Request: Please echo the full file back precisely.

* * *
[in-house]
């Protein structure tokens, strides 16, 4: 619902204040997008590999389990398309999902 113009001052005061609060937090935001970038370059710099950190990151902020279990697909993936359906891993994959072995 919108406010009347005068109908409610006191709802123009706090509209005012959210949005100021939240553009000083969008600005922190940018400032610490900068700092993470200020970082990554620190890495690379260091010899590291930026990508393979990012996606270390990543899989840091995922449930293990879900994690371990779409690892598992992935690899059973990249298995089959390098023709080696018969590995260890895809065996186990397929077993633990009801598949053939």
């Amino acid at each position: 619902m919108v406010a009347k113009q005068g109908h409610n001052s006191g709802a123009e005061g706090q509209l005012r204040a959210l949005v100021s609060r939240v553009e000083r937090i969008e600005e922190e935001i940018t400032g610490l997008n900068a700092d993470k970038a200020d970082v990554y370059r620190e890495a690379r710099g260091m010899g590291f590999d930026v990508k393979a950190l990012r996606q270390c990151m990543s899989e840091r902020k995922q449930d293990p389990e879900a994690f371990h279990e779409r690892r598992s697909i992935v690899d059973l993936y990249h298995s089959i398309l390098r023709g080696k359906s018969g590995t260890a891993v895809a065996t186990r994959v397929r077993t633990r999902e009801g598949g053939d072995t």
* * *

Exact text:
[in-house]
């Protein structure tokens, strides 16, 4: 619902204040997008590999389990398309999902 113009001052005061609060937090935001970038370059710099950190990151902020279990697909993936359906891993994959072995 919108406010009347005068109908409610006191709802123009706090509209005012959210949005100021939240553009000083969008600005922190940018400032610490900068700092993470200020970082990554620190890495690379260091010899590291930026990508393979990012996606270390990543899989840091995922449930293990879900994690371990779409690892598992992935690899059973990249298995089959390098023709080696018969590995260890895809065996186990397929077993633990009801598949053939």
């Amino acid at each position: 619902m919108v406010a009347k113009q005068g109908h409610n001052s006191g709802a123009e005061g706090q509209l005012r204040a959210l949005v100021s609060r939240v553009e000083r937090i969008e600005e922190e935001i940018t400032g610490l997008n900068a700092d993470k970038a200020d970082v990554y370059r620190e890495a690379r710099g260091m010899g590291f590999d930026v990508k393979a950190l990012r996606q270390c990151m990543s899989e840091r902020k995922q449930d293990p389990e879900a994690f371990h279990e779409r690892r598992s697909i992935v690899d059973l993936y990249h298995s089959i398309l390098r023709g080696k359906s018969g590995t260890a891993v895809a065996t186990r994959v397929r077993t633990r999902e009801g598949g053939d072995t």